Michael Ströder michael at
Sat Jul 19 10:16:44 EDT 2008

Michael B Allen wrote:
> It's the client's responsibility to decide whether or not to include a
> TGT. A client can always request a forwardable TGT in which case it
> can be submitted to the web server. For example on Linux if you do
> kinit -f principal at REALM and then point Firefox at an SPNEGO protected
> page, and it has network.negotiate-auth.delegation-uris set to the
> target domain, it will send the TGT.
> However, if you're using Windows clients in an AD environment and the
> HTTP service account has "Trusted for delegation" turned off, the TGT
> will not be sent.

Ok. Thanks (also to Russ) for clarifying this.

>> My goal when doing SSO for web applications is that I don't trust the
>> web applications so much not to reveal the user's credentials.
> Your choices are based on necessity, not trust. If the web application
> needs delegated credentials (e.g. to authenticate as the user with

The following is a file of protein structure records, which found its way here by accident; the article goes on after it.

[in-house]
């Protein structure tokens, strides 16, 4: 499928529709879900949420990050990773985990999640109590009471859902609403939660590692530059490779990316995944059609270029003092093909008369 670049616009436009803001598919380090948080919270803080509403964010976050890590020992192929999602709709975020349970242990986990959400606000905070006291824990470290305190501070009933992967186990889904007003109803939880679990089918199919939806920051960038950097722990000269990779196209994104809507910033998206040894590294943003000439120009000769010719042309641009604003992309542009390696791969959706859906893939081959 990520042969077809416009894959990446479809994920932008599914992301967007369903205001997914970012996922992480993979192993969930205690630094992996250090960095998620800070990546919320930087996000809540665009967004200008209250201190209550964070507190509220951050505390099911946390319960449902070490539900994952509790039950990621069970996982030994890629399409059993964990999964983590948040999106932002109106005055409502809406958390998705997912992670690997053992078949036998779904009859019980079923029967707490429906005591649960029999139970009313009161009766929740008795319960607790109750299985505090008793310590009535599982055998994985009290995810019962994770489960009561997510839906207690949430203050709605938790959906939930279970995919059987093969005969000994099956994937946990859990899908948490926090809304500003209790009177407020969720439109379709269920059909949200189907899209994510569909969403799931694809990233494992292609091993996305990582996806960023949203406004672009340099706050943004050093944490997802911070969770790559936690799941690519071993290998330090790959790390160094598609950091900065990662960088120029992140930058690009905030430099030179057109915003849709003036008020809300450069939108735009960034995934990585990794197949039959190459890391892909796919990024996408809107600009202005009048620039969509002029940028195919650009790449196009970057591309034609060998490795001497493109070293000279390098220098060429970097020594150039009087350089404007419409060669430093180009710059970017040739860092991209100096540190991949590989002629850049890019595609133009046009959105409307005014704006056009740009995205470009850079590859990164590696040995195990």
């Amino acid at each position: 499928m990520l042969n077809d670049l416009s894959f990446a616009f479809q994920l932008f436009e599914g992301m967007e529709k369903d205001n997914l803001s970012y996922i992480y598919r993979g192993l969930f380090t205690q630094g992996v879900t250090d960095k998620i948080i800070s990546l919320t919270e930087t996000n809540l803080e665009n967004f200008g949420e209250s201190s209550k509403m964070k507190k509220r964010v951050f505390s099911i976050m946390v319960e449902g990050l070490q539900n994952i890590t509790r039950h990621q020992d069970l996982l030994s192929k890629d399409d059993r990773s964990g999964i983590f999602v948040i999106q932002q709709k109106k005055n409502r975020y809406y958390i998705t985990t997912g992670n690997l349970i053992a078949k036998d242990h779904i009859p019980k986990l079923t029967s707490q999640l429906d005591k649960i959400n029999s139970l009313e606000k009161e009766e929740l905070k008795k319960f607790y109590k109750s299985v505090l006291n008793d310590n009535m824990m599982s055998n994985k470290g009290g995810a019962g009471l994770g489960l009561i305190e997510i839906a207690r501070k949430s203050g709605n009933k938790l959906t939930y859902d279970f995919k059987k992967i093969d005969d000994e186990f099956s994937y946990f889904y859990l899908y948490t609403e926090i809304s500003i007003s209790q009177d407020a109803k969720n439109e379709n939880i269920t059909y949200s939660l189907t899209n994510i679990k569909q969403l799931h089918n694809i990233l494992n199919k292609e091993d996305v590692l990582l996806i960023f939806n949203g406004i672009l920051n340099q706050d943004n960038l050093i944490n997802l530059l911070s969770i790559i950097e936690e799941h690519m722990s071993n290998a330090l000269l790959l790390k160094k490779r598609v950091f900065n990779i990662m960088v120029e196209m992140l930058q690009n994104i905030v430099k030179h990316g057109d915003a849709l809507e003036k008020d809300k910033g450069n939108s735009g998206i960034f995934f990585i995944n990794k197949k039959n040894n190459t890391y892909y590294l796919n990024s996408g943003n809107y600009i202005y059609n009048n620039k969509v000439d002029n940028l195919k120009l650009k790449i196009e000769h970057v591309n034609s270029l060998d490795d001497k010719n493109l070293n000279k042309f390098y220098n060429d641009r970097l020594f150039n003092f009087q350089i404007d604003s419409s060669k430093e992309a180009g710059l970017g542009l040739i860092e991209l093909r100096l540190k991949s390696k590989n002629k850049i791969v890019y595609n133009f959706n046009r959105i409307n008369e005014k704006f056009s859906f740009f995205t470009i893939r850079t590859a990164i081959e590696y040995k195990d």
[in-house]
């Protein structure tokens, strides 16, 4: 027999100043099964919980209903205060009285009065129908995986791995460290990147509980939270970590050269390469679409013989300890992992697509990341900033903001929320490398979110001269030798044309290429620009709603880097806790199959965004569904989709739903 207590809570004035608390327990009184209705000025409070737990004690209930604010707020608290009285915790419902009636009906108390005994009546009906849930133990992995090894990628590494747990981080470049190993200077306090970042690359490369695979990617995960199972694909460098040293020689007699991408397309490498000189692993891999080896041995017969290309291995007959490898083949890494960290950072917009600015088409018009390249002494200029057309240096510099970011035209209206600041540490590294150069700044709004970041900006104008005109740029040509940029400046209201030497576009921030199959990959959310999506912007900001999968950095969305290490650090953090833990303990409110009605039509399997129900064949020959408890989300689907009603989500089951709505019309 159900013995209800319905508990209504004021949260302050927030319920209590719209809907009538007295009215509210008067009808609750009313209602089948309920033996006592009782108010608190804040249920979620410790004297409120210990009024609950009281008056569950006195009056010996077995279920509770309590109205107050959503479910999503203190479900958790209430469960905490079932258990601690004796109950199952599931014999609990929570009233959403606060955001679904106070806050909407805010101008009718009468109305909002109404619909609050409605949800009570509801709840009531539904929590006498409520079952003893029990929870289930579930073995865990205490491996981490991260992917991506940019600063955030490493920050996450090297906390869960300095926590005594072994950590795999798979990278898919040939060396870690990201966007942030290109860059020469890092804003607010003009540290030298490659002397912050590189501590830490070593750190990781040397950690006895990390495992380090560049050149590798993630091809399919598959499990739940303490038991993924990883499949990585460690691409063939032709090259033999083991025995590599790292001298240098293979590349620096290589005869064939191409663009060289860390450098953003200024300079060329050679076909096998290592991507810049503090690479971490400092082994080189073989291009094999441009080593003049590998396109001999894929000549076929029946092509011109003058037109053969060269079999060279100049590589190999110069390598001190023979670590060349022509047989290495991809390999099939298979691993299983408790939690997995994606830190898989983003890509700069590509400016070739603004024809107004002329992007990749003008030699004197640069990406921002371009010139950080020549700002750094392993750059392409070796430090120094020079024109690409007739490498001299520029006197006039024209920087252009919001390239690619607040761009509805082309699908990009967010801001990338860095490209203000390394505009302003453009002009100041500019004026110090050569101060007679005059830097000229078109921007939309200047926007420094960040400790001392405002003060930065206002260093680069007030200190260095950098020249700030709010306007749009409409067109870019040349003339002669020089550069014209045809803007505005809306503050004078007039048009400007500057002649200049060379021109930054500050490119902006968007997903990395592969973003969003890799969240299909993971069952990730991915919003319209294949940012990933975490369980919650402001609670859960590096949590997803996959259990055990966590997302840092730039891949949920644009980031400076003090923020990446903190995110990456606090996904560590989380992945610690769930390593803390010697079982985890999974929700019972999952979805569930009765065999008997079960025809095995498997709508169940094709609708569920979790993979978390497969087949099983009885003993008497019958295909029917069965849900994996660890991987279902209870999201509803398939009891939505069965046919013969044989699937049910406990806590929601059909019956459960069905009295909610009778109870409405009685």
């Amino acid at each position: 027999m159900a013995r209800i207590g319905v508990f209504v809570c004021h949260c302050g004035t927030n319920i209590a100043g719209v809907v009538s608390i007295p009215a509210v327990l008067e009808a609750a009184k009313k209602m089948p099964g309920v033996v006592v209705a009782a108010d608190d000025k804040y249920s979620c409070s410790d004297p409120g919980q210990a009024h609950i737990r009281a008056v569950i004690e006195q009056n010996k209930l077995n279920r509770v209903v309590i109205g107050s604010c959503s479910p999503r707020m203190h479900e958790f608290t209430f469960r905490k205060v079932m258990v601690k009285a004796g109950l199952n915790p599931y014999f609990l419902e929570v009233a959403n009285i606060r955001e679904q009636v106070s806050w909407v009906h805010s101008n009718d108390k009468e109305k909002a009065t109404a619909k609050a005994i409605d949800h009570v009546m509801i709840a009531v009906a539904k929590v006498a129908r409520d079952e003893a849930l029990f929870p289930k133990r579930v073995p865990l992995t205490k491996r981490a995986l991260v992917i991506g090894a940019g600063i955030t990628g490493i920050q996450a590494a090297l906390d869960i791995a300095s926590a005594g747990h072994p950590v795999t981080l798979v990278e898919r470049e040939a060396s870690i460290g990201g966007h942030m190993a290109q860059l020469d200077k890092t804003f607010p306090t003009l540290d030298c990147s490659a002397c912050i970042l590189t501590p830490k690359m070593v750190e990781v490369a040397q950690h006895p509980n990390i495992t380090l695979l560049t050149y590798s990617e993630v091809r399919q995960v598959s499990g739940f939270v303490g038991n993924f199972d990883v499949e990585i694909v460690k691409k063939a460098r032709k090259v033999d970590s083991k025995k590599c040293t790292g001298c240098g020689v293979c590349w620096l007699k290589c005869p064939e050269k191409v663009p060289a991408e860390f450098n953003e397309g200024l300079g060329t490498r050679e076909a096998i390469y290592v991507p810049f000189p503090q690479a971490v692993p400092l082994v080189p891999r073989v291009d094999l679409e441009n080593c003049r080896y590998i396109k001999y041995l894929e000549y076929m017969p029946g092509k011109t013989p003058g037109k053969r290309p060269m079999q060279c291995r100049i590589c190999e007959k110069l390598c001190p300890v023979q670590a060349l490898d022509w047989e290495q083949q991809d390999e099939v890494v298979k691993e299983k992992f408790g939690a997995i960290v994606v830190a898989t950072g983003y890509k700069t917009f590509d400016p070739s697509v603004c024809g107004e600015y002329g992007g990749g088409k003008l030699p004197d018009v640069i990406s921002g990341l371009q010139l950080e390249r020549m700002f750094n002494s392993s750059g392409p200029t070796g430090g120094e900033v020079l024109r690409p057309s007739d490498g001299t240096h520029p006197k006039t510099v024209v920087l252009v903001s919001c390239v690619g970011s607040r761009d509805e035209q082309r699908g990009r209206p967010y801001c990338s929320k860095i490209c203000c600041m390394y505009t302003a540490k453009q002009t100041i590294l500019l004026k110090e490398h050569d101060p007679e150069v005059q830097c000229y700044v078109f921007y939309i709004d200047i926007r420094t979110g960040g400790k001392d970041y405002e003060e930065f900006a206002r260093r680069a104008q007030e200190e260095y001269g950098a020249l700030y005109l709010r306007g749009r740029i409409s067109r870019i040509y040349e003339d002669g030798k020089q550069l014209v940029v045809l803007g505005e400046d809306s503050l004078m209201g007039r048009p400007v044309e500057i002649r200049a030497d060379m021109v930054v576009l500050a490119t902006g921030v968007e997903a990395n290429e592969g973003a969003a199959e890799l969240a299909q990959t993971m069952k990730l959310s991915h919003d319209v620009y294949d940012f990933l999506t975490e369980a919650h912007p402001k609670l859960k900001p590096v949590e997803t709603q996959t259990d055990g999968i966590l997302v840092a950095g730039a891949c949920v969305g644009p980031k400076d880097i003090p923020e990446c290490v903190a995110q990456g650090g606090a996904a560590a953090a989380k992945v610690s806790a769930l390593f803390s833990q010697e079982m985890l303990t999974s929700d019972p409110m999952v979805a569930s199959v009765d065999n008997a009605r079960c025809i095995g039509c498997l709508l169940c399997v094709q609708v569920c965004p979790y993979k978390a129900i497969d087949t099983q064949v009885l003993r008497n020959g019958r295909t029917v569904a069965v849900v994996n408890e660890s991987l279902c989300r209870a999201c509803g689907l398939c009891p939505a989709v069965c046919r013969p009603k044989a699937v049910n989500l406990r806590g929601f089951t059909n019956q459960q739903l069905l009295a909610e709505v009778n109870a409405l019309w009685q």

> another tier), then you need to send the TGT [1]. If the web app does
> not need delegated credentials then configure your clients not to send
> the TGT (in AD this means simply turning off the "Trusted for
> delegation" flag on the HTTP service account).

I have two scenarios:

1. One is using CAS with SPNEGO/Kerberos (see and fall-back to simple 
bind. In this scenario I don't want the browser to send the TGT.

2. I'm thinking about implementing SPNEGO/Kerberos in web2ldap to let 
the use bind via SASL/GSSAPI to the LDAP server (up to now a "local" TGT 
has to be present for this to work). For this I need the TGT.

So I'm glad both is possible.

Ciao, Michael.

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